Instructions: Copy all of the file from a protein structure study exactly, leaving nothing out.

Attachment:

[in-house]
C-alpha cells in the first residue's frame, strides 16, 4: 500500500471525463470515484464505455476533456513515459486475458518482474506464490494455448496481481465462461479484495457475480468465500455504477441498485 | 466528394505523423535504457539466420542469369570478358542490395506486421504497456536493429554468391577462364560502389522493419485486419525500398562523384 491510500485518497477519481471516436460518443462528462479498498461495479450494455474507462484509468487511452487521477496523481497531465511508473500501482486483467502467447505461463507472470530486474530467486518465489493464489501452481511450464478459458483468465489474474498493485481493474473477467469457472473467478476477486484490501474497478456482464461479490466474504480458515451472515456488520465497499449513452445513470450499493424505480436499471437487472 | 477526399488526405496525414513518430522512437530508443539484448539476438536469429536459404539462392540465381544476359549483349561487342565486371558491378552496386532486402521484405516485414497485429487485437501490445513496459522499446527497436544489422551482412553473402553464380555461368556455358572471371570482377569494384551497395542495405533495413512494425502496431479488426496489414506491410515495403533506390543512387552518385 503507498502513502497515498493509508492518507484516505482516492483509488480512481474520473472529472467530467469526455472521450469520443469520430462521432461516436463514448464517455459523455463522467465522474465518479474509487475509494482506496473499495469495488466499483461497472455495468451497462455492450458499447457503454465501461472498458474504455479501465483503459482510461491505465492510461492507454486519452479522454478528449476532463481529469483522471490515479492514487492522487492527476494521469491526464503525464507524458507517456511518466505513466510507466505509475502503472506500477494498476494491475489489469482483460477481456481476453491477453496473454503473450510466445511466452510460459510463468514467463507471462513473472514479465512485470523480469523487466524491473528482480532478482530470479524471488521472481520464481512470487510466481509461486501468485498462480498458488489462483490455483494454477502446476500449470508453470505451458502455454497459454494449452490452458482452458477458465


[in-house]
C-alpha cells in the first residue's frame, strides 16, 4: 500500500471525463470515484464505455476533456513515459486475458518482474506464490494455448496481481465462461479484495457475480468465500455504477441498485 | 466528394505523423535504457539466420542469369570478358542490395506486421504497456536493429554468391577462364560502389522493419485486419525500398562523384 491510500485518497477519481471516436460518443462528462479498498461495479450494455474507462484509468487511452487521477496523481497531465511508473500501482486483467502467447505461463507472470530486474530467486518465489493464489501452481511450464478459458483468465489474474498493485481493474473477467469457472473467478476477486484490501474497478456482464461479490466474504480458515451472515456488520465497499449513452445513470450499493424505480436499471437487472 | 477526399488526405496525414513518430522512437530508443539484448539476438536469429536459404539462392540465381544476359549483349561487342565486371558491378552496386532486402521484405516485414497485429487485437501490445513496459522499446527497436544489422551482412553473402553464380555461368556455358572471371570482377569494384551497395542495405533495413512494425502496431479488426496489414506491410515495403533506390543512387552518385 503507498502513502497515498493509508492518507484516505482516492483509488480512481474520473472529472467530467469526455472521450469520443469520430462521432461516436463514448464517455459523455463522467465522474465518479474509487475509494482506496473499495469495488466499483461497472455495468451497462455492450458499447457503454465501461472498458474504455479501465483503459482510461491505465492510461492507454486519452479522454478528449476532463481529469483522471490515479492514487492522487492527476494521469491526464503525464507524458507517456511518466505513466510507466505509475502503472506500477494498476494491475489489469482483460477481456481476453491477453496473454503473450510466445511466452510460459510463468514467463507471462513473472514479465512485470523480469523487466524491473528482480532478482530470479524471488521472481520464481512470487510466481509461486501468485498462480498458488489462483490455483494454477502446476500449470508453470505451458502455454497459454494449452490452458482452458477458465